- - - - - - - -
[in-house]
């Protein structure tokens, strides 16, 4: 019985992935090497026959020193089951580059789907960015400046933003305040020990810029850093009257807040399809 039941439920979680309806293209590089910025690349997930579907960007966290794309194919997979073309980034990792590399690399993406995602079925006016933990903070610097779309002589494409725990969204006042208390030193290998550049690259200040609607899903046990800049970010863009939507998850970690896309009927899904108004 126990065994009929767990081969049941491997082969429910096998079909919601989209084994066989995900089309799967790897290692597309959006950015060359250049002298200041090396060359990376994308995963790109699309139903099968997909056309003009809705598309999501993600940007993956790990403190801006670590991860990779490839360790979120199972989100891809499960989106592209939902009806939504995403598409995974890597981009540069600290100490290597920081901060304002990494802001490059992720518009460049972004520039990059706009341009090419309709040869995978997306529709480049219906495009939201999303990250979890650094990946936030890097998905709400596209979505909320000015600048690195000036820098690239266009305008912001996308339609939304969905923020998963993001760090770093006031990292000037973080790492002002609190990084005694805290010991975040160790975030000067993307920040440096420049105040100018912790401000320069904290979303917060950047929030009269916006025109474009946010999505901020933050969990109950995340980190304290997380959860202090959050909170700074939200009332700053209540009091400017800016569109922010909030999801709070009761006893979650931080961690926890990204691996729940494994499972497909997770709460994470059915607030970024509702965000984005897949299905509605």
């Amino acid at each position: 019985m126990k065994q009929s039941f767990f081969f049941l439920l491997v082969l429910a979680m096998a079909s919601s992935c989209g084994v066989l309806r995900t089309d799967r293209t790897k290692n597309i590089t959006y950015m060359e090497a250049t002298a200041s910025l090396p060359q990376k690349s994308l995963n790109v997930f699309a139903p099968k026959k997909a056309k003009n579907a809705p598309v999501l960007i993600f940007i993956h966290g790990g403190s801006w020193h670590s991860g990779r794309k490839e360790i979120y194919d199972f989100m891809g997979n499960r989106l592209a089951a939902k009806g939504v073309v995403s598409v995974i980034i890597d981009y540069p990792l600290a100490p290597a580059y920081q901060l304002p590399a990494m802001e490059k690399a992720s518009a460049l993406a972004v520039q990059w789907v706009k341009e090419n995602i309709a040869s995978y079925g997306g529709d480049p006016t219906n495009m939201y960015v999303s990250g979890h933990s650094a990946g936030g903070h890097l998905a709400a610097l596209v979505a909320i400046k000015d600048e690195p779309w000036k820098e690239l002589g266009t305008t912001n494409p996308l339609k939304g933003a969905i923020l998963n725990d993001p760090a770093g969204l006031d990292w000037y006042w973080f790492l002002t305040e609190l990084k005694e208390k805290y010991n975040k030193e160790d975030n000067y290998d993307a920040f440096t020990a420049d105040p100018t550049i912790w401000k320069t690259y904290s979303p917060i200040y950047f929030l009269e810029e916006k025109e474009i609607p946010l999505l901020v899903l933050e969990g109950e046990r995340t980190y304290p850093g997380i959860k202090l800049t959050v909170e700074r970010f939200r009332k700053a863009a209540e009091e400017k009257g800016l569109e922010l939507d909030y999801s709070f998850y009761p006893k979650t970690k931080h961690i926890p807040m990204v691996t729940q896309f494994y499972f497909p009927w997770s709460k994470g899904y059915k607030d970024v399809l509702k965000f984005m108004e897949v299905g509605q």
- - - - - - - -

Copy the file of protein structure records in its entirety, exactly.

[in-house]
């Protein structure tokens, strides 16, 4: 019985992935090497026959020193089951580059789907960015400046933003305040020990810029850093009257807040399809 039941439920979680309806293209590089910025690349997930579907960007966290794309194919997979073309980034990792590399690399993406995602079925006016933990903070610097779309002589494409725990969204006042208390030193290998550049690259200040609607899903046990800049970010863009939507998850970690896309009927899904108004 126990065994009929767990081969049941491997082969429910096998079909919601989209084994066989995900089309799967790897290692597309959006950015060359250049002298200041090396060359990376994308995963790109699309139903099968997909056309003009809705598309999501993600940007993956790990403190801006670590991860990779490839360790979120199972989100891809499960989106592209939902009806939504995403598409995974890597981009540069600290100490290597920081901060304002990494802001490059992720518009460049972004520039990059706009341009090419309709040869995978997306529709480049219906495009939201999303990250979890650094990946936030890097998905709400596209979505909320000015600048690195000036820098690239266009305008912001996308339609939304969905923020998963993001760090770093006031990292000037973080790492002002609190990084005694805290010991975040160790975030000067993307920040440096420049105040100018912790401000320069904290979303917060950047929030009269916006025109474009946010999505901020933050969990109950995340980190304290997380959860202090959050909170700074939200009332700053209540009091400017800016569109922010909030999801709070009761006893979650931080961690926890990204691996729940494994499972497909997770709460994470059915607030970024509702965000984005897949299905509605």
């Amino acid at each position: 019985m126990k065994q009929s039941f767990f081969f049941l439920l491997v082969l429910a979680m096998a079909s919601s992935c989209g084994v066989l309806r995900t089309d799967r293209t790897k290692n597309i590089t959006y950015m060359e090497a250049t002298a200041s910025l090396p060359q990376k690349s994308l995963n790109v997930f699309a139903p099968k026959k997909a056309k003009n579907a809705p598309v999501l960007i993600f940007i993956h966290g790990g403190s801006w020193h670590s991860g990779r794309k490839e360790i979120y194919d199972f989100m891809g997979n499960r989106l592209a089951a939902k009806g939504v073309v995403s598409v995974i980034i890597d981009y540069p990792l600290a100490p290597a580059y920081q901060l304002p590399a990494m802001e490059k690399a992720s518009a460049l993406a972004v520039q990059w789907v706009k341009e090419n995602i309709a040869s995978y079925g997306g529709d480049p006016t219906n495009m939201y960015v999303s990250g979890h933990s650094a990946g936030g903070h890097l998905a709400a610097l596209v979505a909320i400046k000015d600048e690195p779309w000036k820098e690239l002589g266009t305008t912001n494409p996308l339609k939304g933003a969905i923020l998963n725990d993001p760090a770093g969204l006031d990292w000037y006042w973080f790492l002002t305040e609190l990084k005694e208390k805290y010991n975040k030193e160790d975030n000067y290998d993307a920040f440096t020990a420049d105040p100018t550049i912790w401000k320069t690259y904290s979303p917060i200040y950047f929030l009269e810029e916006k025109e474009i609607p946010l999505l901020v899903l933050e969990g109950e046990r995340t980190y304290p850093g997380i959860k202090l800049t959050v909170e700074r970010f939200r009332k700053a863009a209540e009091e400017k009257g800016l569109e922010l939507d909030y999801s709070f998850y009761p006893k979650t970690k931080h961690i926890p807040m990204v691996t729940q896309f494994y499972f497909p009927w997770s709460k994470g899904y059915k607030d970024v399809l509702k965000f984005m108004e897949v299905g509605q």